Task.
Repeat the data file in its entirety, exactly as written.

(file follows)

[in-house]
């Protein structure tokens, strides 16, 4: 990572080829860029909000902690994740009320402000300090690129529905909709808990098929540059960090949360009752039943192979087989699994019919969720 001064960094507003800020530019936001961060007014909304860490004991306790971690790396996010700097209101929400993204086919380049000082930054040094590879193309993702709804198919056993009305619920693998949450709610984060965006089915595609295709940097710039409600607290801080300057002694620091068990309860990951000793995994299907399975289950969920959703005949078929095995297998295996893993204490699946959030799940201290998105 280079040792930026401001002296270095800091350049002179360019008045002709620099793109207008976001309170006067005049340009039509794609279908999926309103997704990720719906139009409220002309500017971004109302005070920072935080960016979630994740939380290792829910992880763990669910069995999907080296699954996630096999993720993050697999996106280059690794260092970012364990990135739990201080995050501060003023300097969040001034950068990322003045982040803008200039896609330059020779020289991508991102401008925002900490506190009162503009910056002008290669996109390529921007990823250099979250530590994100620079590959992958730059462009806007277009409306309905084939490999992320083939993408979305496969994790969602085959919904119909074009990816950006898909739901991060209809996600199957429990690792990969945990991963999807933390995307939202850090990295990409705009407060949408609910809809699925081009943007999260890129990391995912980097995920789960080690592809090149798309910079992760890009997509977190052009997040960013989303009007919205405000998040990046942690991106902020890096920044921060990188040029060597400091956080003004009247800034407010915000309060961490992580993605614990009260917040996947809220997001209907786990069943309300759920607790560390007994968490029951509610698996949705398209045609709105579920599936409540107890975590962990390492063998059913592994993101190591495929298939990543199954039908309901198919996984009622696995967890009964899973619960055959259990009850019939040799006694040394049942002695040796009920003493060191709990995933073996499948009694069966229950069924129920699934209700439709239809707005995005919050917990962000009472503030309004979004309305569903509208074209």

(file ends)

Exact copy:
[in-house]
């Protein structure tokens, strides 16, 4: 990572080829860029909000902690994740009320402000300090690129529905909709808990098929540059960090949360009752039943192979087989699994019919969720 001064960094507003800020530019936001961060007014909304860490004991306790971690790396996010700097209101929400993204086919380049000082930054040094590879193309993702709804198919056993009305619920693998949450709610984060965006089915595609295709940097710039409600607290801080300057002694620091068990309860990951000793995994299907399975289950969920959703005949078929095995297998295996893993204490699946959030799940201290998105 280079040792930026401001002296270095800091350049002179360019008045002709620099793109207008976001309170006067005049340009039509794609279908999926309103997704990720719906139009409220002309500017971004109302005070920072935080960016979630994740939380290792829910992880763990669910069995999907080296699954996630096999993720993050697999996106280059690794260092970012364990990135739990201080995050501060003023300097969040001034950068990322003045982040803008200039896609330059020779020289991508991102401008925002900490506190009162503009910056002008290669996109390529921007990823250099979250530590994100620079590959992958730059462009806007277009409306309905084939490999992320083939993408979305496969994790969602085959919904119909074009990816950006898909739901991060209809996600199957429990690792990969945990991963999807933390995307939202850090990295990409705009407060949408609910809809699925081009943007999260890129990391995912980097995920789960080690592809090149798309910079992760890009997509977190052009997040960013989303009007919205405000998040990046942690991106902020890096920044921060990188040029060597400091956080003004009247800034407010915000309060961490992580993605614990009260917040996947809220997001209907786990069943309300759920607790560390007994968490029951509610698996949705398209045609709105579920599936409540107890975590962990390492063998059913592994993101190591495929298939990543199954039908309901198919996984009622696995967890009964899973619960055959259990009850019939040799006694040394049942002695040796009920003493060191709990995933073996499948009694069966229950069924129920699934209700439709239809707005995005919050917990962000009472503030309004979004309305569903509208074209």